Value at risk (VAR)

VAR attempts to assess the odds of losing money on a portfolio of, say, shares. There are three key inputs.

First, a confidence level – nothing about the future is ever known with absolute certainty, but VAR tries to offer 95% or even 99% confidence. Next, there’s a time period – this could be a day, week or month. Finally, there’s an estimated worst-case loss.

The actual calculation is complex and can be done several different ways. But the conclusion is typically similar, for example, “I am 99% confident that if I invest $1m now I will not lose more than 7% of it by the end of the day”.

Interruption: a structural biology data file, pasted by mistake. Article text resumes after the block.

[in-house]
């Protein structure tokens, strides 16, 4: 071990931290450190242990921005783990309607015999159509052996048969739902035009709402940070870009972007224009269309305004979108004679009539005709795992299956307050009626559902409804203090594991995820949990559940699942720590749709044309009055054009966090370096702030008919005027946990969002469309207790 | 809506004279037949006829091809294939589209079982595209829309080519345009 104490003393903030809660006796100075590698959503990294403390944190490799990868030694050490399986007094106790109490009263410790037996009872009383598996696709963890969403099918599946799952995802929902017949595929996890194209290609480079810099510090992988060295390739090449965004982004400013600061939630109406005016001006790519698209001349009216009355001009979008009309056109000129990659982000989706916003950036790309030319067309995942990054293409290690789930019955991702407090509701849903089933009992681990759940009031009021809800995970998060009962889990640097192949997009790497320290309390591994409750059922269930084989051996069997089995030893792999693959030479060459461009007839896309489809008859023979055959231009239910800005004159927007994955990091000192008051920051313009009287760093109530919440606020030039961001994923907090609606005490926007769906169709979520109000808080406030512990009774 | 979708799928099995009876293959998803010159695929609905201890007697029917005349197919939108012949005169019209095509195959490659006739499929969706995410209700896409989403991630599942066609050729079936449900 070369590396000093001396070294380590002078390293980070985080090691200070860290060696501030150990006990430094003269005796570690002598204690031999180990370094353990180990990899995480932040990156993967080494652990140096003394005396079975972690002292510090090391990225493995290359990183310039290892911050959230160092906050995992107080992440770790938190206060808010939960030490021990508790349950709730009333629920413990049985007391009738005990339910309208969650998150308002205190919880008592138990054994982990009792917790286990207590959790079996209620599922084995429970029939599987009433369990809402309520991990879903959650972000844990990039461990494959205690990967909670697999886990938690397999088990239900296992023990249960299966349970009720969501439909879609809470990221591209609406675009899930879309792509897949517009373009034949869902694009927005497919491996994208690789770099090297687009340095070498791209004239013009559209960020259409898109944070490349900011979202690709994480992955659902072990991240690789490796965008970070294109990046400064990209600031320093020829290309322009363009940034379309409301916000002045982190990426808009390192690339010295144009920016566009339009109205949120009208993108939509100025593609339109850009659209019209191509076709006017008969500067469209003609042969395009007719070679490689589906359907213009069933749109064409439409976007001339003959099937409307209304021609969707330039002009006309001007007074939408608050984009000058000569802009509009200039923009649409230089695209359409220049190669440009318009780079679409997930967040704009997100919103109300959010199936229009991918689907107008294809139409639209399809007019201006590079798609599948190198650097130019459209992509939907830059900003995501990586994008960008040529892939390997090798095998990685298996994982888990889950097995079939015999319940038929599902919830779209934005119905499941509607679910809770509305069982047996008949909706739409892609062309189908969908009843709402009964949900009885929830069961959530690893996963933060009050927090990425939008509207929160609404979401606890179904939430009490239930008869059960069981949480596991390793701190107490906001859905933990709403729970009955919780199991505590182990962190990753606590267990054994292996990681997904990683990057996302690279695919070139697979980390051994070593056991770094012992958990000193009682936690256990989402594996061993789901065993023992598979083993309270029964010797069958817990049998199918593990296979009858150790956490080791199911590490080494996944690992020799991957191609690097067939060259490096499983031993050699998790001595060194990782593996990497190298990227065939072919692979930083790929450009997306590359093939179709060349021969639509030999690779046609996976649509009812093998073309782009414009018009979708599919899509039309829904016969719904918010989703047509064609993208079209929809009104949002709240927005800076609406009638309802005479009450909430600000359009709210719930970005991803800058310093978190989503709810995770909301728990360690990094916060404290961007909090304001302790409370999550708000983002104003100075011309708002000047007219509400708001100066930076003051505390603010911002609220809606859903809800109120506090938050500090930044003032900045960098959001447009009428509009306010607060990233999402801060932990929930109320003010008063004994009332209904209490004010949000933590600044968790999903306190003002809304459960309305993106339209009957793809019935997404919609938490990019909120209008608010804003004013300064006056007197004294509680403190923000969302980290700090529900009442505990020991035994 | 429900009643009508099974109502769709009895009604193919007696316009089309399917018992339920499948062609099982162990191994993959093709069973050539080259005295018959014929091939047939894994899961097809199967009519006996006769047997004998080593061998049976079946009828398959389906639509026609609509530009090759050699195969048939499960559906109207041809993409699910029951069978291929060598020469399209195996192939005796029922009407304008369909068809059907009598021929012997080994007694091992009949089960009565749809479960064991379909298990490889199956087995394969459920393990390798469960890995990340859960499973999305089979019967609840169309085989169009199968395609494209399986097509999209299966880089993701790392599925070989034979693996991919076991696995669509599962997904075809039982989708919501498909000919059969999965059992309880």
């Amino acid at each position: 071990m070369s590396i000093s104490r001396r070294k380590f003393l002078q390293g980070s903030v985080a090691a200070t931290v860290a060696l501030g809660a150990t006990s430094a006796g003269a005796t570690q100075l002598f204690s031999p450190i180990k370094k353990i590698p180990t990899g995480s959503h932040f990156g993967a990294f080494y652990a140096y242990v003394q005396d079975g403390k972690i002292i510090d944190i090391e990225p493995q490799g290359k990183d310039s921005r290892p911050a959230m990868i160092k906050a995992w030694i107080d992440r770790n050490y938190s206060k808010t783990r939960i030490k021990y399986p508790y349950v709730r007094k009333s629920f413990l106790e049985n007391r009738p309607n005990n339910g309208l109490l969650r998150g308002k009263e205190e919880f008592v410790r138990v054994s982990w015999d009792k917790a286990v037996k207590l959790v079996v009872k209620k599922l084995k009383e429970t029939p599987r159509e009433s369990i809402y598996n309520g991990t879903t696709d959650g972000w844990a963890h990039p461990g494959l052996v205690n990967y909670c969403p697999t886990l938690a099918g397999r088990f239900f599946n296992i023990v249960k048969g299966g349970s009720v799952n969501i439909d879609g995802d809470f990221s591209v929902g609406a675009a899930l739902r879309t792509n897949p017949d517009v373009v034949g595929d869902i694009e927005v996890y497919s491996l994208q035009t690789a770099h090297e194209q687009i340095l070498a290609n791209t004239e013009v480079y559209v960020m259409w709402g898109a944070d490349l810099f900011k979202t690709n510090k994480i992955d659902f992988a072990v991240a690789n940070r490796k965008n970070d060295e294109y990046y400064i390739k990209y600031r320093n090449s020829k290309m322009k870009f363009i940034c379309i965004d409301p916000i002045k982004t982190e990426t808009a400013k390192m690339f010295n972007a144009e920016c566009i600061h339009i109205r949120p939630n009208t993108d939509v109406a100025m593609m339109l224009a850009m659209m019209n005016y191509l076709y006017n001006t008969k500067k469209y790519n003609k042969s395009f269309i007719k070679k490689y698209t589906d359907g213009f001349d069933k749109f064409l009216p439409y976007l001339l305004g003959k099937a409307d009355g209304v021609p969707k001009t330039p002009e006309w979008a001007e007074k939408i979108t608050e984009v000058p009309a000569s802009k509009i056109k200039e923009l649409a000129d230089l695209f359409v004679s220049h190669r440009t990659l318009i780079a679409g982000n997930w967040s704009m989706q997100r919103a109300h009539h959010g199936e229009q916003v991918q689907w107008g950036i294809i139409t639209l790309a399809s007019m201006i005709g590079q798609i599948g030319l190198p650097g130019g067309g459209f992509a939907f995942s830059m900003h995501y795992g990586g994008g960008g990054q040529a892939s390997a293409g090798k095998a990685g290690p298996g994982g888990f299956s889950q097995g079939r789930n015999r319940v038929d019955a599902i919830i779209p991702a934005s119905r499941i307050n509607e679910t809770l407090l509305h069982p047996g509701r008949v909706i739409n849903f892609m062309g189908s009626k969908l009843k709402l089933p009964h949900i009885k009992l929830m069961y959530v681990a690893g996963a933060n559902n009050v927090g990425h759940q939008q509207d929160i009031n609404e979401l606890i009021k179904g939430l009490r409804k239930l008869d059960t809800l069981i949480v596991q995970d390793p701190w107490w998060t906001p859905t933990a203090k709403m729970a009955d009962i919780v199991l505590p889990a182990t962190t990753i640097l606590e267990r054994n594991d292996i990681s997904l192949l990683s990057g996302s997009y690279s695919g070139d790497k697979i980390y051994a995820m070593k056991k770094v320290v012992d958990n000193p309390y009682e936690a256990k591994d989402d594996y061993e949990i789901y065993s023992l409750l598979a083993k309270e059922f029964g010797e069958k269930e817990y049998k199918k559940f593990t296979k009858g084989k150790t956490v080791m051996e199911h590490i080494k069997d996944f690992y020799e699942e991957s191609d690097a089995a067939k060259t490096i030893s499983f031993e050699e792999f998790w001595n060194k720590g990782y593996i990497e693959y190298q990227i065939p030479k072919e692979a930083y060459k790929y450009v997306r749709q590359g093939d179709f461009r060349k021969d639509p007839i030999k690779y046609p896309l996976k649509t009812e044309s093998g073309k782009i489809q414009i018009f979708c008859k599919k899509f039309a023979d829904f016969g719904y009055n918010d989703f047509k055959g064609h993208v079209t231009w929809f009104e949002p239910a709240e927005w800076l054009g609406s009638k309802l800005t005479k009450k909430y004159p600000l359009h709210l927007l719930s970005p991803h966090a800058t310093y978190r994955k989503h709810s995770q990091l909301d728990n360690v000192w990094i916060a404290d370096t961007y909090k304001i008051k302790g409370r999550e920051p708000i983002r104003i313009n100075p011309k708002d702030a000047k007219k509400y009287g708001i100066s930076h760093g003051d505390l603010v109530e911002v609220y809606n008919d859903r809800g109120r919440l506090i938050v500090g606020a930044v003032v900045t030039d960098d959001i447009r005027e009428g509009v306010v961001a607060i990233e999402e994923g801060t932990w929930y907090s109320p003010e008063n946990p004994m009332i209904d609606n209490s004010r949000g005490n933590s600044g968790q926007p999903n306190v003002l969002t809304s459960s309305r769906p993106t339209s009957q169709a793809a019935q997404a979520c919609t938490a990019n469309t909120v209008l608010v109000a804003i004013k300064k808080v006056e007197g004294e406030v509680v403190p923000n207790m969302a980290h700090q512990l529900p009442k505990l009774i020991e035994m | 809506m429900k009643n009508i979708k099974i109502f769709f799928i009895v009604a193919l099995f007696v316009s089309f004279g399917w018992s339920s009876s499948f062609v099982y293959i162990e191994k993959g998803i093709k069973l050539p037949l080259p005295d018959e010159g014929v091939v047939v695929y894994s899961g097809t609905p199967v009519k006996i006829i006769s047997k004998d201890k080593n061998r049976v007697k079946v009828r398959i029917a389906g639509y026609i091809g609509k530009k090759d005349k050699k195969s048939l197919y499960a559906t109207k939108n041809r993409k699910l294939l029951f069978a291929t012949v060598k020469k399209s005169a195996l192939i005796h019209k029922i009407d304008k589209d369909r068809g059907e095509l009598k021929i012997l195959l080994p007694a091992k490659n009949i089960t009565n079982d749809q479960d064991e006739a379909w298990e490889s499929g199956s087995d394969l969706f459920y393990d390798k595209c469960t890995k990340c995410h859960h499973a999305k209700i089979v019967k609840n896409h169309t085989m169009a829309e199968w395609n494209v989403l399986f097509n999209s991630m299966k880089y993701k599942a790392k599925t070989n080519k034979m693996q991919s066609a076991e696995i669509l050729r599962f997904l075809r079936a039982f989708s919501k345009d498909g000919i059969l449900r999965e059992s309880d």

Sadly, there is always a small chance of a random ‘black swan’ event occurring (such as a stockmarket crash). If your VAR model fails to build that in, you could end up losing a lot more.

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Which investment platform?

When it comes to buying shares and funds, there are several investment platforms and brokers to choose from. They all offer various fee structures to suit individual investing habits.
Find out which one is best for you.